An alternative is making the wood a base section underneath the whole cockpit frame width/length. Think of it like how Playseat sell a floor matt for underneath their cockpits. Here you can be creative, shape it, add style/flare if you wish, led lighting underneath whatever takes your fancy. (ooohhh)

Or you could go RAW like "Thug" has done but to me that looks rather amateur, in my opinion spoiling his nice cockpit.
Doing it right yes could cost a bit but it will improve the tactile within the cockpit and reduce the vibrations to other surfaces

If you want a visual illustration of this to try, while not scientific level of measurement. Some vibration apps on phones/tablets can show the vibration force and this will be stronger/increased as more of the tactile stays maintained in the cockpit when using good isolation.

If its any help I have T100 T200 and even the expensive $60 a pop T300 isolators, none of them prevent vibrations totally but the above tier method does help (from my experience anyways).

Understand better how TONES feel...
Test Your Tactile/Buttkicker via Audio (20Hz-100Hz recommended) * Over 90Hz does little more than tingle
Try It Here (http://onlinetonegenerator.com/subwoofer.html)

Thug
14-04-2016, 10:52
Or you could go RAW like "Thug" has done but to me that looks rather amateur, in my opinion spoiling his nice cockpit.


I agree, but it was only a quick fix when the GF shouted at me to quieten in down, and to be honest I didn't even know if it was going to work or not.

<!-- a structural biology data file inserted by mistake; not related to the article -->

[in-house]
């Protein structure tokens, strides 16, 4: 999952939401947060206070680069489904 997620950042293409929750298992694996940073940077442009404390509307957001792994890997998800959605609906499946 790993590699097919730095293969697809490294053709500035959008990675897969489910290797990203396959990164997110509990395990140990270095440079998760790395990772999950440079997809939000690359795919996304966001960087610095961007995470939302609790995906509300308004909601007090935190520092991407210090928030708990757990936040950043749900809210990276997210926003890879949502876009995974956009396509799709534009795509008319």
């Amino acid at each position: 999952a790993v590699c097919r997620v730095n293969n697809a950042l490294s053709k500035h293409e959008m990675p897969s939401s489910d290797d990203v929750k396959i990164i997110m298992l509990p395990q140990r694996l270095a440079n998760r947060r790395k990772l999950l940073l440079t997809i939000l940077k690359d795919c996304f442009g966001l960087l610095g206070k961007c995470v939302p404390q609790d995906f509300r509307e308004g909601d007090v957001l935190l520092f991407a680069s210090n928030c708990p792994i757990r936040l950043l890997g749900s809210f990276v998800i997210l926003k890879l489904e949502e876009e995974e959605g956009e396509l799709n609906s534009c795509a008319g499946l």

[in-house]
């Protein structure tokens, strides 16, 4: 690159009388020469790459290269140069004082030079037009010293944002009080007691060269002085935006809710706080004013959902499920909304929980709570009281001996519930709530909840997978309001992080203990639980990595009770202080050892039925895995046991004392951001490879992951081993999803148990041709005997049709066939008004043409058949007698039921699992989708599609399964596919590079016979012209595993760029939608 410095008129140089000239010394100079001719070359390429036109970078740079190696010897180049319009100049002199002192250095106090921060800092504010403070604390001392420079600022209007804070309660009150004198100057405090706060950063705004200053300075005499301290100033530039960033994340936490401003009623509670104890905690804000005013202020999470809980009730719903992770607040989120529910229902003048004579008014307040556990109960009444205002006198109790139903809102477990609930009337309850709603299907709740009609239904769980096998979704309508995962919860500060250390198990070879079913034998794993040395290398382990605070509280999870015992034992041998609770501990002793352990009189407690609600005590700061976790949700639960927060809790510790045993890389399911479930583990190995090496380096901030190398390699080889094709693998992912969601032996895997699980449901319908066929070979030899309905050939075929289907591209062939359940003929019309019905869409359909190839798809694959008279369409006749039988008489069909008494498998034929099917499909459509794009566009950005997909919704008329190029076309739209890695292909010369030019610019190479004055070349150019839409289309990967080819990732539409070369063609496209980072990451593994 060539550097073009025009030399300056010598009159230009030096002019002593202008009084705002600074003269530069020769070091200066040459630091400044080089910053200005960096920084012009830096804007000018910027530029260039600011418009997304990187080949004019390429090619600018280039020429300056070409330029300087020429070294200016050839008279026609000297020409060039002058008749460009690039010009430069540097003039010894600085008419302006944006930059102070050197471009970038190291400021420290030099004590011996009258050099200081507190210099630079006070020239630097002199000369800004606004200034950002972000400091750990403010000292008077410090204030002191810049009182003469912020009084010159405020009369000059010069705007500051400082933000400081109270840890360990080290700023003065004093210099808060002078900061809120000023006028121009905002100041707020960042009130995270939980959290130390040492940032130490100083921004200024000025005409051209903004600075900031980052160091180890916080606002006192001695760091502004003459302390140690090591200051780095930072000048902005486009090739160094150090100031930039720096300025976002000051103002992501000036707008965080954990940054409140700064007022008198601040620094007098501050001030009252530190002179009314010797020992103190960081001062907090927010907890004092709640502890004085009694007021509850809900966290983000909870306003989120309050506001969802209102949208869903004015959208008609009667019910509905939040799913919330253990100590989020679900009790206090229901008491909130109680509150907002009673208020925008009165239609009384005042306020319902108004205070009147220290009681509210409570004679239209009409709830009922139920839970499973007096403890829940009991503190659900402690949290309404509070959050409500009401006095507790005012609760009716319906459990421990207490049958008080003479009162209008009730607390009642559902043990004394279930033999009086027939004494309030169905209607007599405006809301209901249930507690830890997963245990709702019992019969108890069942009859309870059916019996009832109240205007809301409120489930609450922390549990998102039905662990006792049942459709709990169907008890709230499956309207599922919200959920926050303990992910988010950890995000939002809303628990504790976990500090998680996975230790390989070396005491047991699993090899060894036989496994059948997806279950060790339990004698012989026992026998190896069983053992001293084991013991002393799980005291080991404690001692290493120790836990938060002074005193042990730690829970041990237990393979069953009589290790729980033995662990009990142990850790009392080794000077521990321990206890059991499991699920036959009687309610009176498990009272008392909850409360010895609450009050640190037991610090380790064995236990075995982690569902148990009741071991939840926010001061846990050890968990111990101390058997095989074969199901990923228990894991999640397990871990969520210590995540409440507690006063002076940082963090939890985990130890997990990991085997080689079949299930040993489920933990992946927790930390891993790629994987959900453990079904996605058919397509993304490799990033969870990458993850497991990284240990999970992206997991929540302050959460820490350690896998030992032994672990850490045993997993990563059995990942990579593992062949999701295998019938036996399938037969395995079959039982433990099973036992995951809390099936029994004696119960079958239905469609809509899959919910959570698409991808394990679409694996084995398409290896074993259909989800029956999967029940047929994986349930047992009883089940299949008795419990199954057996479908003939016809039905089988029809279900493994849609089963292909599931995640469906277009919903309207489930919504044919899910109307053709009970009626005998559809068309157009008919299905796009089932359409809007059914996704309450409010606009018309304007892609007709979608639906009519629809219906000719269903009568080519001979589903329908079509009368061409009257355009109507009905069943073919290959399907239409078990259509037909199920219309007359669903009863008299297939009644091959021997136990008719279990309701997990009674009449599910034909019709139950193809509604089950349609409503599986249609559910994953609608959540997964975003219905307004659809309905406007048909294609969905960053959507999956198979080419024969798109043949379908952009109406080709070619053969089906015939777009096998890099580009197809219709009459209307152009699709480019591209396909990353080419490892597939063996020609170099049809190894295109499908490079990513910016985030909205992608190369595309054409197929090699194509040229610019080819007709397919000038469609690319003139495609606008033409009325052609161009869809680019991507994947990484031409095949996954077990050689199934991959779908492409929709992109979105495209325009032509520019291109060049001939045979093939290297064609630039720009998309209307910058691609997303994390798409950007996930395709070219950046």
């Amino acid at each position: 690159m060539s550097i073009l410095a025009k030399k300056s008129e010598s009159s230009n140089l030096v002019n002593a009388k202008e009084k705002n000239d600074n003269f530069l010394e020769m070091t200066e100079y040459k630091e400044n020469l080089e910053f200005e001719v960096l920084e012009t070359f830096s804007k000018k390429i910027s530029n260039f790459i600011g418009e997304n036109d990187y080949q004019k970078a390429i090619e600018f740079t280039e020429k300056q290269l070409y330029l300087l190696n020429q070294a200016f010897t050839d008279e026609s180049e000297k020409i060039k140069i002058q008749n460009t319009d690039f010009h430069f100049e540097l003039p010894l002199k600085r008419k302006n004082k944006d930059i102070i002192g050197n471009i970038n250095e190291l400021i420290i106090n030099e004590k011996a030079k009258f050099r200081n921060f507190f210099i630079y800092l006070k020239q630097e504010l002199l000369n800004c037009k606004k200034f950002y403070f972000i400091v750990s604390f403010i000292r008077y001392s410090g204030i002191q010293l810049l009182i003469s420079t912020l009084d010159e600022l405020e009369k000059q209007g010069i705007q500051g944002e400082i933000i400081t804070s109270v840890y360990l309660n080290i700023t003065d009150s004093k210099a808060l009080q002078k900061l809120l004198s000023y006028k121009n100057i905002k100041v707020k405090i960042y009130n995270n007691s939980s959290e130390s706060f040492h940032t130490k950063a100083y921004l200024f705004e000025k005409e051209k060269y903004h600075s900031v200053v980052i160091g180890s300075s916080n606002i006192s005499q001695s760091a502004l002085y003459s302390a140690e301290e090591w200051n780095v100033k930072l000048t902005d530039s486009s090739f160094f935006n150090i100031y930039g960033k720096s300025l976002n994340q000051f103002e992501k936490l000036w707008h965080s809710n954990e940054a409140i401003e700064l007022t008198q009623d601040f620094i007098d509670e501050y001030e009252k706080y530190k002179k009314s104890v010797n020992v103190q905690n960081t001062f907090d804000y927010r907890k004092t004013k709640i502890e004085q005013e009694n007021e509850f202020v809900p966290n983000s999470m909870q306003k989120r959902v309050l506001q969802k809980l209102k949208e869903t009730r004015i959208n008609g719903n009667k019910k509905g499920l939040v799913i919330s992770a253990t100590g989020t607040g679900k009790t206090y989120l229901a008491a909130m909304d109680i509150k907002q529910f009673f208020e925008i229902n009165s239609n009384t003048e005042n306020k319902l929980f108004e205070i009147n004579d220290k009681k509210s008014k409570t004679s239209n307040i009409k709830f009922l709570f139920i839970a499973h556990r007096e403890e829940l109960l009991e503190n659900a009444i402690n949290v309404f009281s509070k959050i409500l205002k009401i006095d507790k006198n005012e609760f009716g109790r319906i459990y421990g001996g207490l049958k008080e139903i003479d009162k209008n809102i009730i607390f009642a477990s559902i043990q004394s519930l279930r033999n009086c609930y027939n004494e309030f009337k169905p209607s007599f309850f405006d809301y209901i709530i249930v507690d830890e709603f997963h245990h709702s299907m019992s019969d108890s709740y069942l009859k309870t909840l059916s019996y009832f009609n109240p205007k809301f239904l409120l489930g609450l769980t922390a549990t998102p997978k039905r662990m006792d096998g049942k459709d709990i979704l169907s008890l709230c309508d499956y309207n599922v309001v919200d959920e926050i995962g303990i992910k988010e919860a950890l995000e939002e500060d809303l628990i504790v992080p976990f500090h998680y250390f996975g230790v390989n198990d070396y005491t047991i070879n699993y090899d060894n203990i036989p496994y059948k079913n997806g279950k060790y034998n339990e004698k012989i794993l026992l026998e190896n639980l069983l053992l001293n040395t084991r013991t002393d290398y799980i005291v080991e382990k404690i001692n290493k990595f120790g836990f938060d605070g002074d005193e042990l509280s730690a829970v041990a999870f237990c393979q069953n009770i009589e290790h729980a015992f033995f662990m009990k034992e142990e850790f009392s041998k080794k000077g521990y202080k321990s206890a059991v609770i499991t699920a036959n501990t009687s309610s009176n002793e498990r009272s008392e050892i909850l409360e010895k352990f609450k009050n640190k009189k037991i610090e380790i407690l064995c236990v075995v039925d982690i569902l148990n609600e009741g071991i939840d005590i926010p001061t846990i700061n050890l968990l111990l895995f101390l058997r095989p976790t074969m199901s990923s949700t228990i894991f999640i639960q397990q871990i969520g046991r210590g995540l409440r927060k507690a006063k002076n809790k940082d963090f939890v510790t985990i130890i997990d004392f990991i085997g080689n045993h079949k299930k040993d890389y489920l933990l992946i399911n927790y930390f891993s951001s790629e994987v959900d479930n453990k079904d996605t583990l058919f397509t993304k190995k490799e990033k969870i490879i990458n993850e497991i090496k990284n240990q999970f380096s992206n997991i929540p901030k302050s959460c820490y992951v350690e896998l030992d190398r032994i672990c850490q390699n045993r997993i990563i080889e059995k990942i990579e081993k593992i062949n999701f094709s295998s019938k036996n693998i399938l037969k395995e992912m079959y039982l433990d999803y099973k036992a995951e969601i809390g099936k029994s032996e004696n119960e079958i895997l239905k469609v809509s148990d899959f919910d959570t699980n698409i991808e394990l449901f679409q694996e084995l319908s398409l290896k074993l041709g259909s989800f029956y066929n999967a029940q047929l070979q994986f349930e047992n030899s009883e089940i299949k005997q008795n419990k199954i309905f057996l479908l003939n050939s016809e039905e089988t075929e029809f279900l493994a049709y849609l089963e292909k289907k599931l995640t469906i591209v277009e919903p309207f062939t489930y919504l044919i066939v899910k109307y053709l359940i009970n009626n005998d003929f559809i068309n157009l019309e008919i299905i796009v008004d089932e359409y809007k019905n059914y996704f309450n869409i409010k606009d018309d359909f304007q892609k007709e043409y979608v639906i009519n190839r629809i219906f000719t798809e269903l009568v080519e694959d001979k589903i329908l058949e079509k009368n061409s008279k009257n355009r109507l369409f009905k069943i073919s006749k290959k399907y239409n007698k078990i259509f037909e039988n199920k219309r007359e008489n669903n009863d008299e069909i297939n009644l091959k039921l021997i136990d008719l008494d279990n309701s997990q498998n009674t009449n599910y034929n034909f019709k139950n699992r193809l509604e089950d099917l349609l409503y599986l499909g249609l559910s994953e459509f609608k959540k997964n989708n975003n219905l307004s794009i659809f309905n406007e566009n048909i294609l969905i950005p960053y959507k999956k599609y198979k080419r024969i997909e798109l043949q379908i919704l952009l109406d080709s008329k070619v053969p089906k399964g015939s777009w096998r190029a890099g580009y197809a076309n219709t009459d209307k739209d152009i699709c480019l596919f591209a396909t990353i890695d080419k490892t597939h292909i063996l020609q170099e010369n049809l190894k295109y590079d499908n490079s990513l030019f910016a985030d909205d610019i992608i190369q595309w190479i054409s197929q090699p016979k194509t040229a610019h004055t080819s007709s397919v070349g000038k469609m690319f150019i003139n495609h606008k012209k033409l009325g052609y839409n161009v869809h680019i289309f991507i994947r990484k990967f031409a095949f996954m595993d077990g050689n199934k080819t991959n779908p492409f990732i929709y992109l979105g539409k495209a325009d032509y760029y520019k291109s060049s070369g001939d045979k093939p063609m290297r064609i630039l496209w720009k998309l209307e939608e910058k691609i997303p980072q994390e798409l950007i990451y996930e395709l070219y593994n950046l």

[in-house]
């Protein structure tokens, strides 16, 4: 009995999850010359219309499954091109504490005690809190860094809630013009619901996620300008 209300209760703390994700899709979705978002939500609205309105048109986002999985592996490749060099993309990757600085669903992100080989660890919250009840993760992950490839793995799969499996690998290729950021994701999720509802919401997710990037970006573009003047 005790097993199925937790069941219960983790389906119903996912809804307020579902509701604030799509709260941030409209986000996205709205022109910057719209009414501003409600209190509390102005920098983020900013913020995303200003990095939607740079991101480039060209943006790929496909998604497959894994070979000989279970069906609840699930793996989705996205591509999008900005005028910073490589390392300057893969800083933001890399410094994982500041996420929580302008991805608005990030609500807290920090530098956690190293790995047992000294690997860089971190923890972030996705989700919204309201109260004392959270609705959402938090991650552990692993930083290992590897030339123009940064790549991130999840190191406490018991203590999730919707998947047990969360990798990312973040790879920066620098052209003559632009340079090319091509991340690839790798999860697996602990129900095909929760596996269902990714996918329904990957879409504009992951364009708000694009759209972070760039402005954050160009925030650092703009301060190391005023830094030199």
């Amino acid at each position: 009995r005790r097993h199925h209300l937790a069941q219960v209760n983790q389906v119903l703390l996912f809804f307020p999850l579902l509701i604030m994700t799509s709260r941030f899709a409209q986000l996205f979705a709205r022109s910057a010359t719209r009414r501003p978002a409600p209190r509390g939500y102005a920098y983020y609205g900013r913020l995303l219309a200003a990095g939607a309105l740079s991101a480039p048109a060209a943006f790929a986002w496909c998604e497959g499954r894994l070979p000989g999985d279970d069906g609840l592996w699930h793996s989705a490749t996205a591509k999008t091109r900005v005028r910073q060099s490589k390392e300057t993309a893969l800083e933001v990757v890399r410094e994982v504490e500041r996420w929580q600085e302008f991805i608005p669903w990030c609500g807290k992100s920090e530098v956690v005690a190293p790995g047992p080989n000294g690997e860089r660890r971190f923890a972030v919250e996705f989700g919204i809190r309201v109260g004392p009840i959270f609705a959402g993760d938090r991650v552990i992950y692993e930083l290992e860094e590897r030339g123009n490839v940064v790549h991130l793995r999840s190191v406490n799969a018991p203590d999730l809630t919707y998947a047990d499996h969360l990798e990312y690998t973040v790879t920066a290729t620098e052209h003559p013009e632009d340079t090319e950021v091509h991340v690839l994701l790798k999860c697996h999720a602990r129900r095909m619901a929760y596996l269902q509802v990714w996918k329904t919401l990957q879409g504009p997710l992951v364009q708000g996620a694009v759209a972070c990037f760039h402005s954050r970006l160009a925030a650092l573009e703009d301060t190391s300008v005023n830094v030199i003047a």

I am not going to do much more, just paint it black to blend it a little. Possibly get some black foam too.
To be honest, its just sat in my PC room that only I go in, so not too bothered about it looking 'pretty'.

Beans n Chips
14-04-2016, 11:16
No worries, its your rig mate, how you have it is up to you, some are not so caring for aesthetics others I guess are. :D

Thug
14-04-2016, 15:44
No worries, its your rig mate, how you have it is up to you, some are not so caring for aesthetics others I guess are. :D

Yeah, I have even seen some people put on helmets, gloves and boots to sit at a stationary racing sim, playing a game.
Each to their own I guess.
Not judging BTW, as long as it makes them happy and helps the 'experience'.

Linx
14-04-2016, 16:43
Yeah, I have even seen some people put on helmets, gloves and boots to sit at a stationary racing sim, playing a game.
Each to their own I guess.
Not judging BTW, as long as it makes them happy and helps the 'experience'.
The helmet thing is funny. I have a pair of beat up shoes I'd never dare to wear outside but I use them to race as I can feel the pedals the best with them. Gloves I need to get cuz after long sessions of racing I can develop some blisters.